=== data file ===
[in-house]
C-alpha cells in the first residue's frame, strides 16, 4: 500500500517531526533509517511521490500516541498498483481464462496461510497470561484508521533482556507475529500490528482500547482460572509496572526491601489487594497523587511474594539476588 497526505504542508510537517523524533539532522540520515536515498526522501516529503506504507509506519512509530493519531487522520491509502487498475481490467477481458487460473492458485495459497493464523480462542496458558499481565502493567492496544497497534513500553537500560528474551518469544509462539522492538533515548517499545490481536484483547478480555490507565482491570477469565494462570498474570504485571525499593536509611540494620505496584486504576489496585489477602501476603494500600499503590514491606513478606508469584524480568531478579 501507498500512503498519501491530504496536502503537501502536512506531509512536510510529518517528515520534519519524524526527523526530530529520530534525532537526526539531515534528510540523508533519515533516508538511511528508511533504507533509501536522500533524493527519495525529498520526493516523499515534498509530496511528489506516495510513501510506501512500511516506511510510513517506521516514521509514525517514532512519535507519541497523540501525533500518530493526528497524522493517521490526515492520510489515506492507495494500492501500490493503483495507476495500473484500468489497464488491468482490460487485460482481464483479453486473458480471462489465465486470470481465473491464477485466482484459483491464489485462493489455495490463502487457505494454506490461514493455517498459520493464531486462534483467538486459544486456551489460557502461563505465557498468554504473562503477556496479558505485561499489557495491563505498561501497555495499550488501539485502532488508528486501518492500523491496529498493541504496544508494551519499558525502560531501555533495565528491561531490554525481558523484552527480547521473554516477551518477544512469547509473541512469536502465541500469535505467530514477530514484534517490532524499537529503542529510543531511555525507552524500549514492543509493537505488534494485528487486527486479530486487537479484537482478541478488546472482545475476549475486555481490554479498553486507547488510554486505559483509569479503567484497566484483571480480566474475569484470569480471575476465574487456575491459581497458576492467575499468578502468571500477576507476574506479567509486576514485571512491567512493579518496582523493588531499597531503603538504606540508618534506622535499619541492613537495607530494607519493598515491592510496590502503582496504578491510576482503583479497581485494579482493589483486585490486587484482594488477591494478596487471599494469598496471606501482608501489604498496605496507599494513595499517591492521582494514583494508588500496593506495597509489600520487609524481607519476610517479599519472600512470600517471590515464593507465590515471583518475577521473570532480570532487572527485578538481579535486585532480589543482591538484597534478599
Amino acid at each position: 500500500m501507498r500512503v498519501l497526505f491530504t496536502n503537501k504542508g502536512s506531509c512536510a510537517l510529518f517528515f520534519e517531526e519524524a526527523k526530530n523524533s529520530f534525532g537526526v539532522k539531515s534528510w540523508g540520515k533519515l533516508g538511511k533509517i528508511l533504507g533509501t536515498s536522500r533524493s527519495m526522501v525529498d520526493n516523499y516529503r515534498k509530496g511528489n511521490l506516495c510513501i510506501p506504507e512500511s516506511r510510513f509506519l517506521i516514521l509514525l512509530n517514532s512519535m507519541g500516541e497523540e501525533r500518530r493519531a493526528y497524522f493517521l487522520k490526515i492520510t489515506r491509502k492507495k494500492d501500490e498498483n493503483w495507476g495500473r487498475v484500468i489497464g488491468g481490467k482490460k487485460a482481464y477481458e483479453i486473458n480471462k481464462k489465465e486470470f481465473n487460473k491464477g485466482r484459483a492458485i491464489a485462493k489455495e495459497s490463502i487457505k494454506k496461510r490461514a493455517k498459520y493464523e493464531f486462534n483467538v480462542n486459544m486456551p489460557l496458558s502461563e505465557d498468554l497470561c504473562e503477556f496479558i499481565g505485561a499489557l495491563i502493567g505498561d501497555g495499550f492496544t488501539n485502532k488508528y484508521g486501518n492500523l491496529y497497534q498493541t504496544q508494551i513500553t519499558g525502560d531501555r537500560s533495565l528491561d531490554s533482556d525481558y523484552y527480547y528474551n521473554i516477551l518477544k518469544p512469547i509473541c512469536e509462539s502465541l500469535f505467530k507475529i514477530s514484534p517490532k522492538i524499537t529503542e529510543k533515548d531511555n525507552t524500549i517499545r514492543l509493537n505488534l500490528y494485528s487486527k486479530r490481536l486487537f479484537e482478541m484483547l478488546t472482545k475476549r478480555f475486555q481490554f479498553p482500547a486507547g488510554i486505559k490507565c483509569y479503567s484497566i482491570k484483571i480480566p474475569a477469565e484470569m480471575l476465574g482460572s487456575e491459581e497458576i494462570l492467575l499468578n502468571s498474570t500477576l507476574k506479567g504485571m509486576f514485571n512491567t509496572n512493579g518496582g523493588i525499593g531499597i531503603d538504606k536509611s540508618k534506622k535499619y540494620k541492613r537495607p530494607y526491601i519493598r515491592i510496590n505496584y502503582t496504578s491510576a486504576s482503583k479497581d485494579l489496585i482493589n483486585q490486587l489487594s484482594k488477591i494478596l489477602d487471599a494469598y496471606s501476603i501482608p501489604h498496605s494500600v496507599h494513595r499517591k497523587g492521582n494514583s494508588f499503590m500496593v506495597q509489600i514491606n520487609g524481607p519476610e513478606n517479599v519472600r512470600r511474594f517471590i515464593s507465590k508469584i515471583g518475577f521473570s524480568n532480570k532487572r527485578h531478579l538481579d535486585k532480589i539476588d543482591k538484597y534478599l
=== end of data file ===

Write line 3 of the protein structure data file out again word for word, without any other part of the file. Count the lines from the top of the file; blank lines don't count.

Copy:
Amino acid at each position: 500500500m501507498r500512503v498519501l497526505f491530504t496536502n503537501k504542508g502536512s506531509c512536510a510537517l510529518f517528515f520534519e517531526e519524524a526527523k526530530n523524533s529520530f534525532g537526526v539532522k539531515s534528510w540523508g540520515k533519515l533516508g538511511k533509517i528508511l533504507g533509501t536515498s536522500r533524493s527519495m526522501v525529498d520526493n516523499y516529503r515534498k509530496g511528489n511521490l506516495c510513501i510506501p506504507e512500511s516506511r510510513f509506519l517506521i516514521l509514525l512509530n517514532s512519535m507519541g500516541e497523540e501525533r500518530r493519531a493526528y497524522f493517521l487522520k490526515i492520510t489515506r491509502k492507495k494500492d501500490e498498483n493503483w495507476g495500473r487498475v484500468i489497464g488491468g481490467k482490460k487485460a482481464y477481458e483479453i486473458n480471462k481464462k489465465e486470470f481465473n487460473k491464477g485466482r484459483a492458485i491464489a485462493k489455495e495459497s490463502i487457505k494454506k496461510r490461514a493455517k498459520y493464523e493464531f486462534n483467538v480462542n486459544m486456551p489460557l496458558s502461563e505465557d498468554l497470561c504473562e503477556f496479558i499481565g505485561a499489557l495491563i502493567g505498561d501497555g495499550f492496544t488501539n485502532k488508528y484508521g486501518n492500523l491496529y497497534q498493541t504496544q508494551i513500553t519499558g525502560d531501555r537500560s533495565l528491561d531490554s533482556d525481558y523484552y527480547y528474551n521473554i516477551l518477544k518469544p512469547i509473541c512469536e509462539s502465541l500469535f505467530k507475529i514477530s514484534p517490532k522492538i524499537t529503542e529510543k533515548d531511555n525507552t524500549i517499545r514492543l509493537n505488534l500490528y494485528s487486527k486479530r490481536l486487537f479484537e482478541m484483547l478488546t472482545k475476549r478480555f475486555q481490554f479498553p482500547a486507547g488510554i486505559k490507565c483509569y479503567s484497566i482491570k484483571i480480566p474475569a477469565e484470569m480471575l476465574g482460572s487456575e491459581e497458576i494462570l492467575l499468578n502468571s498474570t500477576l507476574k506479567g504485571m509486576f514485571n512491567t509496572n512493579g518496582g523493588i525499593g531499597i531503603d538504606k536509611s540508618k534506622k535499619y540494620k541492613r537495607p530494607y526491601i519493598r515491592i510496590n505496584y502503582t496504578s491510576a486504576s482503583k479497581d485494579l489496585i482493589n483486585q490486587l489487594s484482594k488477591i494478596l489477602d487471599a494469598y496471606s501476603i501482608p501489604h498496605s494500600v496507599h494513595r499517591k497523587g492521582n494514583s494508588f499503590m500496593v506495597q509489600i514491606n520487609g524481607p519476610e513478606n517479599v519472600r512470600r511474594f517471590i515464593s507465590k508469584i515471583g518475577f521473570s524480568n532480570k532487572r527485578h531478579l538481579d535486585k532480589i539476588d543482591k538484597y534478599l